Saturday, January 10, 2004

Bang, bang, you're legal

Instead of writing or working on spring-semester syllabi, I spent Saturday immersed in gun culture, taking the required pistol-handling course so that I can apply for my concealed-carry permit. (Colorado is a "shall issue" state, meaning that the county sheriff must give you the permit if you pass the course, pay the fee, and are not a convicted felon, mental patient, or otherwise fail the pro forma background check.)

At 10 a.m. I reported to the Cactus Flats shooting club with two small-caliber pistols (I was indecisive up until the last moment about which to bring), protective ear muffs, shooting glasses (rose-tinted lenses that turn the sky Martian indigo and the arid landscape almost Martian orange), and ammunition.

My four fellow students were all in their fifties or sixties--one man probably over 70--and all of us lifelong shooters. (One man had had a concealed-carry permit in Seattle already.) Consequently, the morning instruction session was, shall we say, leisurely, conversational, and fairly cursory, although I picked up a minor point or two. After lunch we demonstrated that we could all hit the silhouette targets at short range, and we learned some useful things about practicing for "the gravest extreme," to use Massad Ayoob's phrase. When the class certificate arrives, I can do the paperwork for the permit.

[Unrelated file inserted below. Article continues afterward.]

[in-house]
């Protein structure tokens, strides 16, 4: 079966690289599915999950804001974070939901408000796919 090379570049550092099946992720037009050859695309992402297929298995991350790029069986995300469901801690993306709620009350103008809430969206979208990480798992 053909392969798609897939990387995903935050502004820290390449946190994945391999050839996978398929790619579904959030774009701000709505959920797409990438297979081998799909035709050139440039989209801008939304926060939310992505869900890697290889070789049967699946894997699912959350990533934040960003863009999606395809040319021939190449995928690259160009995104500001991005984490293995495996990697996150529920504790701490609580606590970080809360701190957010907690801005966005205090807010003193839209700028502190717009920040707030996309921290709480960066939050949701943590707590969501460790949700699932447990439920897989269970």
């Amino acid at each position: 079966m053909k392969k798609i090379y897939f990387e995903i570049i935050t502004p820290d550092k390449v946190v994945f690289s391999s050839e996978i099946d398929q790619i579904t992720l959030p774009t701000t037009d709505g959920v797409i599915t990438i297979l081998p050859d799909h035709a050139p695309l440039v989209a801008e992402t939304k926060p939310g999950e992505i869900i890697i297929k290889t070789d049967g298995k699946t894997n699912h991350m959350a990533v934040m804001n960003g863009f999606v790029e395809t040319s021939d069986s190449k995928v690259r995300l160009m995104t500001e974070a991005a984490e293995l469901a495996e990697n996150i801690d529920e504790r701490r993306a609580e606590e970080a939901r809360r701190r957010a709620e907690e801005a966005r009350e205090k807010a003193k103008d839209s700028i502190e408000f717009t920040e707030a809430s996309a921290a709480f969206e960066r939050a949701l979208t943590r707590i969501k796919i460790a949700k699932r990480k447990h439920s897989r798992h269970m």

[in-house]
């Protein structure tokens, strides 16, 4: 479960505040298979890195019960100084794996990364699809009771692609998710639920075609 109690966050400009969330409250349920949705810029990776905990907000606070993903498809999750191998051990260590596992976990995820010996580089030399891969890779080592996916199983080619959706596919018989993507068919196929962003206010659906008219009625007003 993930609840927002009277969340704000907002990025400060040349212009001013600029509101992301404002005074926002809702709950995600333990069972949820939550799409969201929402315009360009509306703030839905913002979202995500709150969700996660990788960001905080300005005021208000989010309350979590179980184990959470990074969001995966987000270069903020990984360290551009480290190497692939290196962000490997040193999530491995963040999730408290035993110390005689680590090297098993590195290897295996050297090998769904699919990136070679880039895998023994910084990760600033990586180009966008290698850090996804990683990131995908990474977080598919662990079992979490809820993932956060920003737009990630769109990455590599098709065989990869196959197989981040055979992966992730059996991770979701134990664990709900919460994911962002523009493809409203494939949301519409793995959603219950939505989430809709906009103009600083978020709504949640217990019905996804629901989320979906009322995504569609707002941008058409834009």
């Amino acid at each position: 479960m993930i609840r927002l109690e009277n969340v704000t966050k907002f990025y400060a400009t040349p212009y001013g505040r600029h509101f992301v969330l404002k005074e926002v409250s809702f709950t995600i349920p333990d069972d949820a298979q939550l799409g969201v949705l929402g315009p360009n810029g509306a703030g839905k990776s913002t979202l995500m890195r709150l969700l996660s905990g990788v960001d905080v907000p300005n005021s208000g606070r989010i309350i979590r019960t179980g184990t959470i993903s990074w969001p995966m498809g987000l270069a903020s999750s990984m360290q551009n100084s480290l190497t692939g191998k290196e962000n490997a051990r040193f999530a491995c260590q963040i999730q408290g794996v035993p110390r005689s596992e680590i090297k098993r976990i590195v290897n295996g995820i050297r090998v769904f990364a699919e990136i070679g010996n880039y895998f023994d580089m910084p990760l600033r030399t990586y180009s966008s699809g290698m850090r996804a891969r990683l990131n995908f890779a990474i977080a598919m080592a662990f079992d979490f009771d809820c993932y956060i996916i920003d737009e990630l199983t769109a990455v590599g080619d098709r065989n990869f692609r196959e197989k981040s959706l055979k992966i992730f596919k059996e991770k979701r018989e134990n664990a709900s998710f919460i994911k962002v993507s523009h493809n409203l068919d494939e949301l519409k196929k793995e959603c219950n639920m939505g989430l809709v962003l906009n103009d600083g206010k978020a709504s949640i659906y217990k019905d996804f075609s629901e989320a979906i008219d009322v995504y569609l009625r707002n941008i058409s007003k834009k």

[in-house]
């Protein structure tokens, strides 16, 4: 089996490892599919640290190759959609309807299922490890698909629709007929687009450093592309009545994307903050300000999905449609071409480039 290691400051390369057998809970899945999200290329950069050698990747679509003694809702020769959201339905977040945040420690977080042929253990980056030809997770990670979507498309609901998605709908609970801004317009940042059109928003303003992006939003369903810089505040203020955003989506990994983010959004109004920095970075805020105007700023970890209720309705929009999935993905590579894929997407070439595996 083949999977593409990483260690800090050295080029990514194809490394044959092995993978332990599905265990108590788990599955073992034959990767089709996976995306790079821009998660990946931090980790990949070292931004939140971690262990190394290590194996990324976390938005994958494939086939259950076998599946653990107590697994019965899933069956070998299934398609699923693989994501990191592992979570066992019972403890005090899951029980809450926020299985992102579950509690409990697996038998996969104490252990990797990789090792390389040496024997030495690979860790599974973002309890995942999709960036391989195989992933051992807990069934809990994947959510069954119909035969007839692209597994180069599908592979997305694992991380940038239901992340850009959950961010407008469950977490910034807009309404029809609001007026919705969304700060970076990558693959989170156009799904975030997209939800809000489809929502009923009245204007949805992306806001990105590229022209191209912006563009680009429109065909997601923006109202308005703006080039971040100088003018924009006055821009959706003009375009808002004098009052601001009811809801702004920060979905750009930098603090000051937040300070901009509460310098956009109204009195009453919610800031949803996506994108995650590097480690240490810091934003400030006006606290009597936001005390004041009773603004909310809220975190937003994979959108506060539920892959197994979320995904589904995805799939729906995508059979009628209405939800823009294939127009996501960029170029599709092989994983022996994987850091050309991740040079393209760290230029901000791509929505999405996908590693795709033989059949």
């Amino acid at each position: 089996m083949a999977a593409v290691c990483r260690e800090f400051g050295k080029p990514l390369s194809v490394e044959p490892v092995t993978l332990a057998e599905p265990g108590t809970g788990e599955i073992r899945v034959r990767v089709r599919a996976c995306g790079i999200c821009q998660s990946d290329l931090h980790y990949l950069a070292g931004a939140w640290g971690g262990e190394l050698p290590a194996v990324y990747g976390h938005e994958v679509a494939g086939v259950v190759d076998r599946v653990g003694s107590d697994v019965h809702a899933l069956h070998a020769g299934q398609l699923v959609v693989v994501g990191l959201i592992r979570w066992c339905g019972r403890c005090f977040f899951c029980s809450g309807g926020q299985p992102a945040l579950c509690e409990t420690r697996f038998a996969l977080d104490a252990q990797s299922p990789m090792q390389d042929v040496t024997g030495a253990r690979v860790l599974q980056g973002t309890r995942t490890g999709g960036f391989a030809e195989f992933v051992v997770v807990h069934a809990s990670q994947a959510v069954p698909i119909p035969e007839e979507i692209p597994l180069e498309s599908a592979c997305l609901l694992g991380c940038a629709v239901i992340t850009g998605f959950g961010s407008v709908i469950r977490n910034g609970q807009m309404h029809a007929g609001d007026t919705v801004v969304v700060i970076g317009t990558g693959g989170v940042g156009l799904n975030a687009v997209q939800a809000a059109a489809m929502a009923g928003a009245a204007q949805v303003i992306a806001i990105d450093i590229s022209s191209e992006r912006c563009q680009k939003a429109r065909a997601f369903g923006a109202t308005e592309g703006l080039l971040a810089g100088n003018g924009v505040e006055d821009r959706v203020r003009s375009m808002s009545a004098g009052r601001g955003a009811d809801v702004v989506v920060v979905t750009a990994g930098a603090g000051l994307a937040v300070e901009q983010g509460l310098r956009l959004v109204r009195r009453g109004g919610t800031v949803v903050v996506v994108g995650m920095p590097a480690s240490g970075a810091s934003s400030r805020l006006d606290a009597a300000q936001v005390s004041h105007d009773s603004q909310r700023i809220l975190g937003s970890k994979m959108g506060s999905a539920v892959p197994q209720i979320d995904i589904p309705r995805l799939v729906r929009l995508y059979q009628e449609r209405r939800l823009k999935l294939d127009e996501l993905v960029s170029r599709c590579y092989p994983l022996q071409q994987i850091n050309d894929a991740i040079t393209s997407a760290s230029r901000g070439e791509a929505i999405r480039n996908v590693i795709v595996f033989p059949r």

But why? Other than when hunting, I do not normally go around armed. Once in twelve years in this house--just last month--did I strap on a revolver for the night-time dog walk up through the woods and down a dark road, because I had seen a mountain lion here the night before and a prison escapee was possibly in the area (he was captured elsewhere in the county). Rationally, therefore, I could say that I want the permit primarily for when I have a pistol in the truck when traveling, especially in other states that honor Colorado's permits. (New Mexico just passed its own concealed-carry law, so maybe they will sign a reciprocity agreement soon with us.) The permit adds a layer of legal protection.

And it is also because an armed citizenry bothers the bejesus out of authoritarians of all political stripes. (Do I think that George W. Bush really endorses the Second Amendment in his heart anymore than Senator Joe Lieberman does? No, I don't.)


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